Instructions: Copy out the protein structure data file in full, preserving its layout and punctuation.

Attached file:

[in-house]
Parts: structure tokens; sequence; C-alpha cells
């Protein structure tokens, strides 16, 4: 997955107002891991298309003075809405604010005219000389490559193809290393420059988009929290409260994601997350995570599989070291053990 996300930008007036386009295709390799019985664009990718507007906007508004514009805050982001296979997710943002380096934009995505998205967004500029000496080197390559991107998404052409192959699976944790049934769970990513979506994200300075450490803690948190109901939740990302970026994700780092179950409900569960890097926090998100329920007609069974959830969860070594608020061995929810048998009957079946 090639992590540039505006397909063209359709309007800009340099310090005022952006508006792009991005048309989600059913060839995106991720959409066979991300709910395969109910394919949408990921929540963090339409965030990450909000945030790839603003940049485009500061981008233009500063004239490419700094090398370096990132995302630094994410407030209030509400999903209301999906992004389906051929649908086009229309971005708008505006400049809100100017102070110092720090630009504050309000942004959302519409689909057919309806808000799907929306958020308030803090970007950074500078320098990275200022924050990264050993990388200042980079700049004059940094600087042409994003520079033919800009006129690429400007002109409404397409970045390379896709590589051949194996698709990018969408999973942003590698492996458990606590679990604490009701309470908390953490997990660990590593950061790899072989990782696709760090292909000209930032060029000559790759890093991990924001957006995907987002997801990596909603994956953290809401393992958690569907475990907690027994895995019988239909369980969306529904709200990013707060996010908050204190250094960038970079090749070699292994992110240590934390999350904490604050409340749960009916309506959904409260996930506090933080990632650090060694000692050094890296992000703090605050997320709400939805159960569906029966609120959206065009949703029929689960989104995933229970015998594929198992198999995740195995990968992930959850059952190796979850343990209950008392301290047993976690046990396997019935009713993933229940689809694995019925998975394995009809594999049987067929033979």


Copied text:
[in-house]
Parts: structure tokens; sequence; C-alpha cells
């Protein structure tokens, strides 16, 4: 997955107002891991298309003075809405604010005219000389490559193809290393420059988009929290409260994601997350995570599989070291053990 996300930008007036386009295709390799019985664009990718507007906007508004514009805050982001296979997710943002380096934009995505998205967004500029000496080197390559991107998404052409192959699976944790049934769970990513979506994200300075450490803690948190109901939740990302970026994700780092179950409900569960890097926090998100329920007609069974959830969860070594608020061995929810048998009957079946 090639992590540039505006397909063209359709309007800009340099310090005022952006508006792009991005048309989600059913060839995106991720959409066979991300709910395969109910394919949408990921929540963090339409965030990450909000945030790839603003940049485009500061981008233009500063004239490419700094090398370096990132995302630094994410407030209030509400999903209301999906992004389906051929649908086009229309971005708008505006400049809100100017102070110092720090630009504050309000942004959302519409689909057919309806808000799907929306958020308030803090970007950074500078320098990275200022924050990264050993990388200042980079700049004059940094600087042409994003520079033919800009006129690429400007002109409404397409970045390379896709590589051949194996698709990018969408999973942003590698492996458990606590679990604490009701309470908390953490997990660990590593950061790899072989990782696709760090292909000209930032060029000559790759890093991990924001957006995907987002997801990596909603994956953290809401393992958690569907475990907690027994895995019988239909369980969306529904709200990013707060996010908050204190250094960038970079090749070699292994992110240590934390999350904490604050409340749960009916309506959904409260996930506090933080990632650090060694000692050094890296992000703090605050997320709400939805159960569906029966609120959206065009949703029929689960989104995933229970015998594929198992198999995740195995990968992930959850059952190796979850343990209950008392301290047993976690046990396997019935009713993933229940689809694995019925998975394995009809594999049987067929033979």